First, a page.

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Dolphins Have Returned to Our Waterways

Attributed to Improved Water Quality

The pod of some 150 or more bottlenose dolphins sighted last week in Hempstead Harbor off Glen Cove feasting on large schools of herrings and smaller bait fish is an encouraging sign, some say, that the area’s water quality has improved.

 

“For me, the appearance of such large numbers of dolphins in our waters speaks directly to the town’s focus to make the greening of the environment a priority,” said North Hempstead Supervisor Jon Kaiman. “I am excited that the area’s water quality appears to be returning to its pristine state, benefiting constituents not only environmentally but recreationally as well.”

Town Councilman Fred Pollack echoed the sentiments of Supervisor Kaiman.

“Two hundred dolphins can’t be wrong,” Councilman Pollack said. “Their presence in Hempstead Harbor is a signal to all of us that the harbor’s waters are clean and that we must continue our efforts to enhance the harbor.”

The promising prognosis for the area’s water quality can be credited to a network of dedicated groups including local environmental agencies and a municipal consortium of which the Town of North Hempstead is a member. The groups, including the Long Island Sound affiliate of the Environmental Protection Agency, the Coalition to Save Hempstead Harbor and the Hempstead Harbor Protection Committee have worked since the early ’90s on a number of initiatives designed to restore the health of the area’s waterways and its delicate eco-systems.

Carol DiPaolo, programs director of the water monitoring program for the Coalition to Save Hempstead Harbor, said the efforts appear to have been largely successful.

One of the main priorities was to try to understand what is impacting dissolved oxygen which marine life needs to survive, DiPaolo said. Storm water runoff, for example, was a huge culprit, she said, adding that storm water mitigation and heightened awareness through educational outreach has helped to reverse the declining water quality.

DiPaolo and others pointed out that Hempstead Harbor, like most of the bays around the Long Island Sound, once supported a thriving shellfish industry, which was ultimately ruined by bacteria caused by habitat deterioration. The coalition partnered with North Hempstead on a number of initiatives including a shell fish survey, she said, while the Hempstead Harbor Protection Committee, with the town’s help, was awarded grants to do habitat restoration along the west side of the harbor.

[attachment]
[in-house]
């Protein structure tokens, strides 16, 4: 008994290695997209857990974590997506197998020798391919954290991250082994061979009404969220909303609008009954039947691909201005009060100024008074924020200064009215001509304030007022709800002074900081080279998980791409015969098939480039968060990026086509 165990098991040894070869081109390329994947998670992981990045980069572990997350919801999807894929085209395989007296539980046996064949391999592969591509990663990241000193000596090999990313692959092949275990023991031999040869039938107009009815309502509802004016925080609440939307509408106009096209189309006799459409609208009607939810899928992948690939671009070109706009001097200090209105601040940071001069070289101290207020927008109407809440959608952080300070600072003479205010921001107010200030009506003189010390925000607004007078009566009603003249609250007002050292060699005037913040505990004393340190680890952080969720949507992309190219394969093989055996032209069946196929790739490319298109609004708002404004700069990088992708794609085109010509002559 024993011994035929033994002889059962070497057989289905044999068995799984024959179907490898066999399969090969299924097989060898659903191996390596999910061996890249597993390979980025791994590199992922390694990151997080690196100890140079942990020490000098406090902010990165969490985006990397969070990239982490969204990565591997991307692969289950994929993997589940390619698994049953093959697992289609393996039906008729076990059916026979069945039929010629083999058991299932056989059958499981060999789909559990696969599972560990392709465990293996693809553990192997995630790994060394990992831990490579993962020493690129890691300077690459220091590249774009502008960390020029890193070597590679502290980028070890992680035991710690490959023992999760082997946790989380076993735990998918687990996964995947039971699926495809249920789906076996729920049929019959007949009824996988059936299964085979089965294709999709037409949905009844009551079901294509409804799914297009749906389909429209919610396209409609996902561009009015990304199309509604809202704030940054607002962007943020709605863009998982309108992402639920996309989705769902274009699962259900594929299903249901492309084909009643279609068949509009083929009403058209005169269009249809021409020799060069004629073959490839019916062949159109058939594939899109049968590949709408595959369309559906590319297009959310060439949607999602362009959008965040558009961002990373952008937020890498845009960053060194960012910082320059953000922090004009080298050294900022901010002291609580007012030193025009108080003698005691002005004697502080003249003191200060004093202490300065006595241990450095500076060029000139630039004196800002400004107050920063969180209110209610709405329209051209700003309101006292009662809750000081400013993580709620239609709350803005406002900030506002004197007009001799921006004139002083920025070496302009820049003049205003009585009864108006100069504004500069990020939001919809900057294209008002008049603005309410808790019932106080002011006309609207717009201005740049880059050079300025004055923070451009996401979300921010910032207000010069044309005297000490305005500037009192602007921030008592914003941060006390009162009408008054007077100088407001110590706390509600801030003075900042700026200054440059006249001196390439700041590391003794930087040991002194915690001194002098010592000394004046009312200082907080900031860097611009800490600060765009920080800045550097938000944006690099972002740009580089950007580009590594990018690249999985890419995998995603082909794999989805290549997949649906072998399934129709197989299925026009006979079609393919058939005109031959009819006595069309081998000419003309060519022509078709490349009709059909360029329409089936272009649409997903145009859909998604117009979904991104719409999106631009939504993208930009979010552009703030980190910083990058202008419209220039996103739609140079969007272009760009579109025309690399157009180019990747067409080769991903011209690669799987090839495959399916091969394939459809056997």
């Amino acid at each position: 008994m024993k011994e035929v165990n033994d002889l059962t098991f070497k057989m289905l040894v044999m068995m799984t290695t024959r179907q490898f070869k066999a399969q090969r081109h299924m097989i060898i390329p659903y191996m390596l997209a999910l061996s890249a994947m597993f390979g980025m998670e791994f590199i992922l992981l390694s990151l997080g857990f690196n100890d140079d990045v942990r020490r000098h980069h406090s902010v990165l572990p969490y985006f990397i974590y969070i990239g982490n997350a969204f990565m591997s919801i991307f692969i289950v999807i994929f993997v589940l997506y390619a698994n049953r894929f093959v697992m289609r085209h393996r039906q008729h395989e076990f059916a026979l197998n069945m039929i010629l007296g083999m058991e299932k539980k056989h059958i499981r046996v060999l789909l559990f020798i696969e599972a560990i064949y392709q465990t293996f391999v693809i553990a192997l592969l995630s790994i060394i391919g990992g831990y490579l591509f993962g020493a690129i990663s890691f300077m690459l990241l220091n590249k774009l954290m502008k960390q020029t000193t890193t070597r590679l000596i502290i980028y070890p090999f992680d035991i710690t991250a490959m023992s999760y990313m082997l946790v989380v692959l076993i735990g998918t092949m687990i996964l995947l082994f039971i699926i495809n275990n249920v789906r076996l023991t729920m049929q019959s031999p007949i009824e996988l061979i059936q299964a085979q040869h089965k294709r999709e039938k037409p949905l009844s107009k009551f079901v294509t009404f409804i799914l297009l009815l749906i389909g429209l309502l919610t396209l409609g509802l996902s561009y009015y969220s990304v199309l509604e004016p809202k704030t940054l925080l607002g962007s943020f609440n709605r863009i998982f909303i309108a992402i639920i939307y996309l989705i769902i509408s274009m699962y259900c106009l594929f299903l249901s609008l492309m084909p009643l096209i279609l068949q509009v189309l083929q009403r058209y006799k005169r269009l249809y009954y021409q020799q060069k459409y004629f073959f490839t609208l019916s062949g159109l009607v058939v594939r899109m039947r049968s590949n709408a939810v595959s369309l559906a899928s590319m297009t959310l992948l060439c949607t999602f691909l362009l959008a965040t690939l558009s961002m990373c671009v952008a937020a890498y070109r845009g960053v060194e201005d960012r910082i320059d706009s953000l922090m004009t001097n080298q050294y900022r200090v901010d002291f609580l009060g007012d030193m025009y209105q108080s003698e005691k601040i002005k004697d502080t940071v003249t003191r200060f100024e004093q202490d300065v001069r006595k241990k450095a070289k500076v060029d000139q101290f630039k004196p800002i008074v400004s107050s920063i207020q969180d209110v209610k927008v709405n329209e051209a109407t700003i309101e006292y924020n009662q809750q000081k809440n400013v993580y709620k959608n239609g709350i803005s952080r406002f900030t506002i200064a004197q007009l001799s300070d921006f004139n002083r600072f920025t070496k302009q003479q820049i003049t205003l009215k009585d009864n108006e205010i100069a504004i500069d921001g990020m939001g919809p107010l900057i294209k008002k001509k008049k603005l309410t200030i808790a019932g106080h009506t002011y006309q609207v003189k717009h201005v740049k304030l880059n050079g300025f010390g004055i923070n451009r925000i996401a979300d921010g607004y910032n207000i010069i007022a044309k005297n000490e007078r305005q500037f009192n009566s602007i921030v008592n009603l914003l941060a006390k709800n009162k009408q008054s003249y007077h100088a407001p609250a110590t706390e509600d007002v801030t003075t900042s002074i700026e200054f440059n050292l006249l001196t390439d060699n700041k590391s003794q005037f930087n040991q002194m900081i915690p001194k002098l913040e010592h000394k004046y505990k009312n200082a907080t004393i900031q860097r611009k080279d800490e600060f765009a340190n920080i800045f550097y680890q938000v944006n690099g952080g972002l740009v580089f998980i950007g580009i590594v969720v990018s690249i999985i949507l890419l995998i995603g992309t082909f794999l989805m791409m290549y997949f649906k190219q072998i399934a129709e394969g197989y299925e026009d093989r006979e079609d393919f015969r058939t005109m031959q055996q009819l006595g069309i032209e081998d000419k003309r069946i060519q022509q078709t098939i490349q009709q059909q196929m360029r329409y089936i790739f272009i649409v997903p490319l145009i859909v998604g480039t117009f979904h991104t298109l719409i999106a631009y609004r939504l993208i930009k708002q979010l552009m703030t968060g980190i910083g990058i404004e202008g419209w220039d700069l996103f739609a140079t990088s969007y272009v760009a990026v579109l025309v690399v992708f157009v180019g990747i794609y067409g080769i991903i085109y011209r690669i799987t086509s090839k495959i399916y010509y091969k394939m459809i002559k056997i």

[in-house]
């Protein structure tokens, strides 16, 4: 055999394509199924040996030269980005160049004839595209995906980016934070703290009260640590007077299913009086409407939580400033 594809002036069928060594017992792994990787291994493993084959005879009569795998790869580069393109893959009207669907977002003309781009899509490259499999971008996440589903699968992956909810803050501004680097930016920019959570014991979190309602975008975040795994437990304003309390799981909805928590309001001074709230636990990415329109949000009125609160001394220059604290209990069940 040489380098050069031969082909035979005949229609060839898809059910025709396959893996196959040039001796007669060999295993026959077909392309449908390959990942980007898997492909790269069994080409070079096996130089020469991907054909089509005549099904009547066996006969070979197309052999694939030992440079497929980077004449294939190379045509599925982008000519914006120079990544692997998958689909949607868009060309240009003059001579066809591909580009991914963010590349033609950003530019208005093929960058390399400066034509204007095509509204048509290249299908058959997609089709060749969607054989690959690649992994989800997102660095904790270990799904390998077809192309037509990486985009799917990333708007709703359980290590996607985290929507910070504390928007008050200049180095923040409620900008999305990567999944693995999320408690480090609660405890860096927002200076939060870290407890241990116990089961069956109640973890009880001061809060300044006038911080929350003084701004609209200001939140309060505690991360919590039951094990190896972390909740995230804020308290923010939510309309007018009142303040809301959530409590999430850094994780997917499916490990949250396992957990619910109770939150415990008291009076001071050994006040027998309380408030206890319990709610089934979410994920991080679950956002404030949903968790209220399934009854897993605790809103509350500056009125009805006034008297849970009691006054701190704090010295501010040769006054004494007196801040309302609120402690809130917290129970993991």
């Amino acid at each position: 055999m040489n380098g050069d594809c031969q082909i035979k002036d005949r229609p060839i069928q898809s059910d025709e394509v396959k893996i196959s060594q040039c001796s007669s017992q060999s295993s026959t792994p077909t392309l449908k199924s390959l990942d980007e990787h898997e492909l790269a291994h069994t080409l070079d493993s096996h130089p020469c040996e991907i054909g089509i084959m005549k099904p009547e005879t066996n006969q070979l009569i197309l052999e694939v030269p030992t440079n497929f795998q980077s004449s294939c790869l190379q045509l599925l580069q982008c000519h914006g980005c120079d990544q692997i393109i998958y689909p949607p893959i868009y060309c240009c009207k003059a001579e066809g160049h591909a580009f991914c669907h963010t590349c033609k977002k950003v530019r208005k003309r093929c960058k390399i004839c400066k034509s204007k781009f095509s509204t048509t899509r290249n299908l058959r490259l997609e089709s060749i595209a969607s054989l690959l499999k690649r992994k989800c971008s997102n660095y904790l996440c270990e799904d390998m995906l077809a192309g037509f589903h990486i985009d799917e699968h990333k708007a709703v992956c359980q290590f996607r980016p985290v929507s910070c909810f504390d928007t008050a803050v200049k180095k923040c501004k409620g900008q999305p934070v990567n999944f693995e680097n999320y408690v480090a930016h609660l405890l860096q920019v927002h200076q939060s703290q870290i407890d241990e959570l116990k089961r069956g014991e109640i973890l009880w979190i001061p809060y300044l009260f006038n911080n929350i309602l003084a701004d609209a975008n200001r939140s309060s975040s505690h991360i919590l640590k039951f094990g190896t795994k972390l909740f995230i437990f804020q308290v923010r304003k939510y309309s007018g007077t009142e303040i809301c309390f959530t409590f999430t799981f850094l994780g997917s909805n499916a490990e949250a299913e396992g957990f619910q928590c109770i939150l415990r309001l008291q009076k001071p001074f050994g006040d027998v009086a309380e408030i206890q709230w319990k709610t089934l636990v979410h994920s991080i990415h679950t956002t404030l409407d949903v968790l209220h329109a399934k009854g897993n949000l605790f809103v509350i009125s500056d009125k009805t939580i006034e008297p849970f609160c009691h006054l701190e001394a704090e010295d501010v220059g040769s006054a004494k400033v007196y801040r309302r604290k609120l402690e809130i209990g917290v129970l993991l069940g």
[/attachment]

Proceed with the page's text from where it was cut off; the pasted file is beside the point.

“We have noticed a marked improvement,” DiPaolo said. “One thing that is obvious is that over the last 15 years the diversity and the quantity of marine life have improved dramatically.”

Even the bird population, including herons, egrets, and ospreys, which have been absent from the area for some time, have returned.

Daniel Donatelli, president of Residents for a More Beautiful Port Washington, can attest first hand to the much improved health of Hempstead Harbor.

Donatelli said he was conducting rescue drills in the Harbor with his yacht club on June 30 and was struck by the quality of the water.

“It was crystal clear, as beautiful as anything I’ve ever seen,” he said.

Donatelli said he and his crew had just finished the drills when they spotted about 150 dolphins. “They were swimming all around the boat,” he said.

The sightings in Hempstead Harbor were later followed by sightings in the Long Island Sound and off Smithtown in Suffolk County.

“They are here because their prey species are coming into the Sound and the fish are attracted by the improved water quality,” said Kimberly Durham, the rescue program director at the Riverhead Foundation for Marine Research and Preservation, which operates the state’s only marine mammal and sea turtle rescue program. “I’m hoping this is a signal the Sound is healing and that we’ll see more of this. We welcome them.”